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IP Subnetting
IP Subnetting
IP Subnetting
IP Subnetting
IP Subnetting
IP Subnetting
IP Subnetting
IP Subnetting
IP Subnetting
IP Subnetting
IP Subnetting
IP Subnetting
IP Subnetting
IP Subnetting
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IP Subnetting

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Basic IP Subnetting

Basic IP Subnetting

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  • 1. IP Subnetting Shahzad Rashid NOC Executive Engineer (TXN) Telenor Pakistan
  • 2. Contents
    • IP Classes
    • Why Subnetting
    • Subnetting for Networks
    • Subnetting for Hosts
  • 3.
      • IP Classes:
        • Class A: 1-126 (16 Million Hosts on 127 Networks)
        • Class B: 128-191 (65000 Hosts on 16000 Networks)
        • Class C: 192-223 (254 Hosts on 2 Million Networks)
        • Class D: 224-239 (Reserved for Multicast Groups)
        • Class E: 240-254 (For Future use and R & D)
        • Loop Back Address: 127.x.x.x (Reserved for Loopback Tests)
        • .1/.2 are usually used as Gateway Addresses
        • The last address e.g. .255 is used as Broadcast Address
      • Why Subnetting:
        • To preserve Public IPv4 Addresses
  • 4. Subnetting for Networks
    • .
      • Step 1: Convert the Number of Networks to Binary
      • Step 2: Reserve bits in Subnet Mask according to the Number of Networks Converted to Binary (From Left to Right)
      • Step 3: Use the Last Reserved bit to find your Network Ranges
  • 5. Practice Scenario
    • .
      • Subnetting for 5 Networks using Class C IP Address: 192.168.1.0
      • Default Class C Mask: 255.255.255.0
      • Step 1: Convert required Networks to Binary
      • 128 64 32 16 8 4 2 1
      • 0 0 0 0 0 1 0 1
      • Bit 1 and 3 are Turned ON. That makes a total of 5
      • Now Count from Right to Left and see how far is the last bit Turned ON
      • 3 is the count from Right to Left
  • 6. Practice Scenario (Contd…)
    • .
      • Step 2:
      • Subnet mask: 255.255.255.0
      • Reserve 3 bits in the Fourth Octet of Subnet Mask from Left to Right (Turn them ON and turn OFF the remaining bits)
      • 255 255 255 0
      • 11111111 11111111 11111111 000000000
      • 11111111 11111111 11111111 111 000000
      • First 3 Bits of the Last (Fourth) Octet Reserved
      • Subnet Mask comes out to be : 255.255.255.224
      • This is the Subnet Mask for 5 Networks
  • 7. Practice Scenario (Contd…)
    • .
      • Step 3:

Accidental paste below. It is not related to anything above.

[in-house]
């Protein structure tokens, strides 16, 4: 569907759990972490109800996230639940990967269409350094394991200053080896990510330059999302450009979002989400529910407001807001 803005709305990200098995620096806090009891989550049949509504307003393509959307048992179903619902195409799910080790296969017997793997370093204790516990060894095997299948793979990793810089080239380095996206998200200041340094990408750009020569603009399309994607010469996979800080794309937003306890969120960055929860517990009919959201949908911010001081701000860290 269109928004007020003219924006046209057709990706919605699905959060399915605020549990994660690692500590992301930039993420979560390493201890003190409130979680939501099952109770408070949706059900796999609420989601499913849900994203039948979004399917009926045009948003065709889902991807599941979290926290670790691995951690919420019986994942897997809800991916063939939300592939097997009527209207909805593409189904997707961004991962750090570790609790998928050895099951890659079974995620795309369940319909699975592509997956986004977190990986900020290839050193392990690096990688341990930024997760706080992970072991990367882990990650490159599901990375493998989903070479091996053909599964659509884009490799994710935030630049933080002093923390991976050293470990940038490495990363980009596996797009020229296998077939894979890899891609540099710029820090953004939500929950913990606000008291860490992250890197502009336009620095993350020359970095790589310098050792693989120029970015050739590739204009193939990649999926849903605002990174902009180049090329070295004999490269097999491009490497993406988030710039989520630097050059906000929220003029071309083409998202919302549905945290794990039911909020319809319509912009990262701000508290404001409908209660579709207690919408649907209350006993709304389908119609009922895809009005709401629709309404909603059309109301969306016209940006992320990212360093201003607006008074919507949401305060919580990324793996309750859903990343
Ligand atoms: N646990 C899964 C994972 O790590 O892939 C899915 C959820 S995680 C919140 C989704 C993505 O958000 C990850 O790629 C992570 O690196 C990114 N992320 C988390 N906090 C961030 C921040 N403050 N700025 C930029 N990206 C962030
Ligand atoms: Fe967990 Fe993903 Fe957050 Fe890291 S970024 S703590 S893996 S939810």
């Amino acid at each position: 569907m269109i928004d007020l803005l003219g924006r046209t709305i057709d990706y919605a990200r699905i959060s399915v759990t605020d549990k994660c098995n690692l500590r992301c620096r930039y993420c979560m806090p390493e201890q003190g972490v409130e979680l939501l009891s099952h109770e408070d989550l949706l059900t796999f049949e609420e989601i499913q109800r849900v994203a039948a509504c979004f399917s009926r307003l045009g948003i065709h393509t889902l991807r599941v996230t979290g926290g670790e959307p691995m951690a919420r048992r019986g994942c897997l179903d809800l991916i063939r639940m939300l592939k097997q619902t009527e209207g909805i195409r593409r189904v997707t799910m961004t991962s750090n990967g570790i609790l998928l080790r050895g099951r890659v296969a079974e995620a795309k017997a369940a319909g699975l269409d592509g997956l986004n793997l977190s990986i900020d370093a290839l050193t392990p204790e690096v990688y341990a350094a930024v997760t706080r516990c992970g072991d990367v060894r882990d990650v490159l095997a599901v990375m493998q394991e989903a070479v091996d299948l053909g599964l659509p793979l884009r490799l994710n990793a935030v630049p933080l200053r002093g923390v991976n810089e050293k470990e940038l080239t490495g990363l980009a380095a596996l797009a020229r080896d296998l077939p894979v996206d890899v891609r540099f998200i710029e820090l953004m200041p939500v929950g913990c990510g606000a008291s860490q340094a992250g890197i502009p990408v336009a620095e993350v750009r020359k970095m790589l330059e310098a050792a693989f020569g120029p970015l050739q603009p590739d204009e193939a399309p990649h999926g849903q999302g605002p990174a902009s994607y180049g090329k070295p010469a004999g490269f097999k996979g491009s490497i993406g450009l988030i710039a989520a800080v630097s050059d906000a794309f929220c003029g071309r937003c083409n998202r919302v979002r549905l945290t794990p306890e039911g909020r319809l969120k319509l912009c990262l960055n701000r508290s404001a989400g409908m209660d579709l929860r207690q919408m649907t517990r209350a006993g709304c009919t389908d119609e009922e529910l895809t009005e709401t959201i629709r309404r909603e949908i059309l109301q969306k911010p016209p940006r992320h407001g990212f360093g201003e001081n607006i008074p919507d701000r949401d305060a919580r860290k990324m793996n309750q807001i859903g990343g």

• 255 255 255 0
      • 11111111 11111111 11111111 000000000
      • 11111111 11111111 11111111 111 000000
      • Refer to the Last Octet
      • 128 64 32 16 8 4 2 1
      • 1 1 1 0 0 0 0 0
      • Starting from Left to Right notice the last bit Turned ON
      • Last bit Turned ON is 32
      • Network Ranges will be determined using 32
  • 8. Practice Scenario (Contd…)
    • .
      • Step 3 (Contd…):
      • Network Ranges (The best possible utilization of IP for 5 Networks)
      • 1. 192.168.1.1 ----- 192.168.1.31
      • 2. 192.168.1.32 ----- 192.168.1.63
      • 3. 192.168.1.64 ----- 192.168.1.95
      • 4. 192.168.1.96 ----- 192.168.1.127
      • 5. 192.168.1.128 ----- 192.168.1.159
      • 6. 192.168.1.160 ----- 192.168.1.191
      • 7. 192.168.1.192 ----- 192.168.1.223
      • These are the 7 Seven Network Ranges which is the most appropriate Subnetting for 5 Networks without misusing the IP’s
  • 9. Subnetting for Hosts
    • .
      • Step 1: Convert the Number of Hosts to Binary
      • Step 2: Reserve bits in Subnet Mask according to the Number of Hosts Converted to Binary (From Right to Left)
      • Step 3: Use Last Reserved bit to find your Network Ranges
  • 10. Practice Scenario
    • .
      • Subnetting for 50 Hosts using Class C IP Address: 192.168.1.0
      • Default Class C Mask: 255.255.255.0
      • Step 1: Convert required Networks to Binary
      • 128 64 32 16 8 4 2 1
      • 0 0 1 1 0 0 1 0
      • Bit 2, 5 and 6 are Turned ON. That makes a total of 50
      • Now Count from Left to Right and see how far is the last bit Turned ON
      • 6 is the count from Right to Left
  • 11. Practice Scenario (Contd…)
    • .
      • Step 2:
      • Subnet mask: 255.255.255.0
      • Reserve 6 bits in the Fourth Octet of Subnet Mask from Right to Left (Turn them OFF and turn ON the remaining bits)
      • 255 255 255 0
      • 11111111 11111111 11111111 000000000
      • 11111111 11111111 11111111 11 0000000
      • Last 6 Bits of the Last (Fourth) Octet Reserved
      • Subnet Mask comes out to be : 255.255.255.192
      • This is the Subnet Mask for 50 Hosts
  • 12. Practice Scenario (Contd…)
    • .
      • Step 3:
      • 255 255 255 0
      • 11111111 11111111 11111111 000000000
      • 11111111 11111111 11111111 11 0000000
      • Refer to the Last Octet
      • 128 64 32 16 8 4 2 1
      • 1 1 0 0 0 0 0 0
      • Starting from Left to Right notice the last bit Turned ON
      • Last bit Turned ON is 64
      • Network Ranges for 50 Hosts will be determined using 64
  • 13. Practice Scenario (Contd…)
    • .
      • Step 3 (Contd…):
      • Network Ranges (The best possible utilization of IP for 50 Hosts)
      • 1. 192.168.1.1 ----- 192.168.1.63
      • 2. 192.168.1.64 ----- 192.168.1.127
      • 3. 192.168.1.128 ----- 192.168.1.191
      • 4. 192.168.1.192 ----- 192.168.1.255
      • Each Network Range can have around 60-61 Hosts each, which is the best possible Subnetting for 50 Hosts
  • 14. Thanks for Viewing
    • .

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